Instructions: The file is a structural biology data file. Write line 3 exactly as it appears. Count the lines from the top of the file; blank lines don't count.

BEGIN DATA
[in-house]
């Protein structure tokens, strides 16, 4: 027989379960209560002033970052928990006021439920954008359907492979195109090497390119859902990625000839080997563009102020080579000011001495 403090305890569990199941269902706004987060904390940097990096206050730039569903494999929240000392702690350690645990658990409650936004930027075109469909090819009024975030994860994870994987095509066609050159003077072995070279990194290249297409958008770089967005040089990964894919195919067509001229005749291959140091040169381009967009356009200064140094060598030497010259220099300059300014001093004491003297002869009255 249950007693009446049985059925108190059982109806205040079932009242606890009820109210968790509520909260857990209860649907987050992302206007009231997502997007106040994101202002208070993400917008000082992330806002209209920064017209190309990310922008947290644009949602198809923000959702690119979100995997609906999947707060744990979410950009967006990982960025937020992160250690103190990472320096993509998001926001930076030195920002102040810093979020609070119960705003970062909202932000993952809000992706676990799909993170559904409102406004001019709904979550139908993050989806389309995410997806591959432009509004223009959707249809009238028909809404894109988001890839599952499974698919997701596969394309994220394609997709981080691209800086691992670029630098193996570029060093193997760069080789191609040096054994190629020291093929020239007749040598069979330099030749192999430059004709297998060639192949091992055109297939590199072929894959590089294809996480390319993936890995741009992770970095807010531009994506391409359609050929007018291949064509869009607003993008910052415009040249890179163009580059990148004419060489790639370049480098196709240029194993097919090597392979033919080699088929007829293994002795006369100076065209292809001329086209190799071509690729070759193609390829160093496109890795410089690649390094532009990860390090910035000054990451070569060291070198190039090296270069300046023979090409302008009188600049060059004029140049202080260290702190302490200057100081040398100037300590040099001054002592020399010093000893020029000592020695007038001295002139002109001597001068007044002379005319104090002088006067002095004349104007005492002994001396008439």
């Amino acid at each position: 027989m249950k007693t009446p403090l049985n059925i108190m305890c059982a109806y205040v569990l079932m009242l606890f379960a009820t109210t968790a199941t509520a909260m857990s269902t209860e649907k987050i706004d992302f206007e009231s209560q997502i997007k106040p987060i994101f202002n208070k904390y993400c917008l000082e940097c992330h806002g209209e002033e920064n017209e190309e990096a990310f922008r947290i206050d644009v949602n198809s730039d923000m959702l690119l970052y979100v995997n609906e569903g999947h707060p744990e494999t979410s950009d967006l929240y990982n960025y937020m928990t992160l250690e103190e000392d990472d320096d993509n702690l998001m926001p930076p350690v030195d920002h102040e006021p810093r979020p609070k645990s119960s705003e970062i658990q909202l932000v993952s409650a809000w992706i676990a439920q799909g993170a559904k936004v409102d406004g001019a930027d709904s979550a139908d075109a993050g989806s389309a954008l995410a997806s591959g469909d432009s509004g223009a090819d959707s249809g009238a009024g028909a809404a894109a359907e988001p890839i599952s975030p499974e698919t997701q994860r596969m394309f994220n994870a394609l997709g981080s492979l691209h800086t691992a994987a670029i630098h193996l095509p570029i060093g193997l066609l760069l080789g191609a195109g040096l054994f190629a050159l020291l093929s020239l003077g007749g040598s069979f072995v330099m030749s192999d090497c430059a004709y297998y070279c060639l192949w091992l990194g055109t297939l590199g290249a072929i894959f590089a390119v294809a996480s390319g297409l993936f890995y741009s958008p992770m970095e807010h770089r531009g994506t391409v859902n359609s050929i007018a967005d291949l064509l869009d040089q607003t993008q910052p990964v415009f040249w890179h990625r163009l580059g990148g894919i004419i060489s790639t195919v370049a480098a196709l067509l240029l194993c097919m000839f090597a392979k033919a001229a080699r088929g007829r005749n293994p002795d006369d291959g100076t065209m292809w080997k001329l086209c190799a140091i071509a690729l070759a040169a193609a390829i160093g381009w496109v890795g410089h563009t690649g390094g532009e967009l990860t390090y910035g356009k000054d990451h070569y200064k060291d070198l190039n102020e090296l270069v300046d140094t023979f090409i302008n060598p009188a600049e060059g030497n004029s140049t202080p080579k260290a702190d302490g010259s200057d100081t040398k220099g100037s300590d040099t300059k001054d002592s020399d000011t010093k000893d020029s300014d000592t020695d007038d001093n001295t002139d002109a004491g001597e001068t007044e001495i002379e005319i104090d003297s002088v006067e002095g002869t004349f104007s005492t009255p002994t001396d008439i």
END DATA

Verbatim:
């Amino acid at each position: 027989m249950k007693t009446p403090l049985n059925i108190m305890c059982a109806y205040v569990l079932m009242l606890f379960a009820t109210t968790a199941t509520a909260m857990s269902t209860e649907k987050i706004d992302f206007e009231s209560q997502i997007k106040p987060i994101f202002n208070k904390y993400c917008l000082e940097c992330h806002g209209e002033e920064n017209e190309e990096a990310f922008r947290i206050d644009v949602n198809s730039d923000m959702l690119l970052y979100v995997n609906e569903g999947h707060p744990e494999t979410s950009d967006l929240y990982n960025y937020m928990t992160l250690e103190e000392d990472d320096d993509n702690l998001m926001p930076p350690v030195d920002h102040e006021p810093r979020p609070k645990s119960s705003e970062i658990q909202l932000v993952s409650a809000w992706i676990a439920q799909g993170a559904k936004v409102d406004g001019a930027d709904s979550a139908d075109a993050g989806s389309a954008l995410a997806s591959g469909d432009s509004g223009a090819d959707s249809g009238a009024g028909a809404a894109a359907e988001p890839i599952s975030p499974e698919t997701q994860r596969m394309f994220n994870a394609l997709g981080s492979l691209h800086t691992a994987a670029i630098h193996l095509p570029i060093g193997l066609l760069l080789g191609a195109g040096l054994f190629a050159l020291l093929s020239l003077g007749g040598s069979f072995v330099m030749s192999d090497c430059a004709y297998y070279c060639l192949w091992l990194g055109t297939l590199g290249a072929i894959f590089a390119v294809a996480s390319g297409l993936f890995y741009s958008p992770m970095e807010h770089r531009g994506t391409v859902n359609s050929i007018a967005d291949l064509l869009d040089q607003t993008q910052p990964v415009f040249w890179h990625r163009l580059g990148g894919i004419i060489s790639t195919v370049a480098a196709l067509l240029l194993c097919m000839f090597a392979k033919a001229a080699r088929g007829r005749n293994p002795d006369d291959g100076t065209m292809w080997k001329l086209c190799a140091i071509a690729l070759a040169a193609a390829i160093g381009w496109v890795g410089h563009t690649g390094g532009e967009l990860t390090y910035g356009k000054d990451h070569y200064k060291d070198l190039n102020e090296l270069v300046d140094t023979f090409i302008n060598p009188a600049e060059g030497n004029s140049t202080p080579k260290a702190d302490g010259s200057d100081t040398k220099g100037s300590d040099t300059k001054d002592s020399d000011t010093k000893d020029s300014d000592t020695d007038d001093n001295t002139d002109a004491g001597e001068t007044e001495i002379e005319i104090d003297s002088v006067e002095g002869t004349f104007s005492t009255p002994t001396d008439i």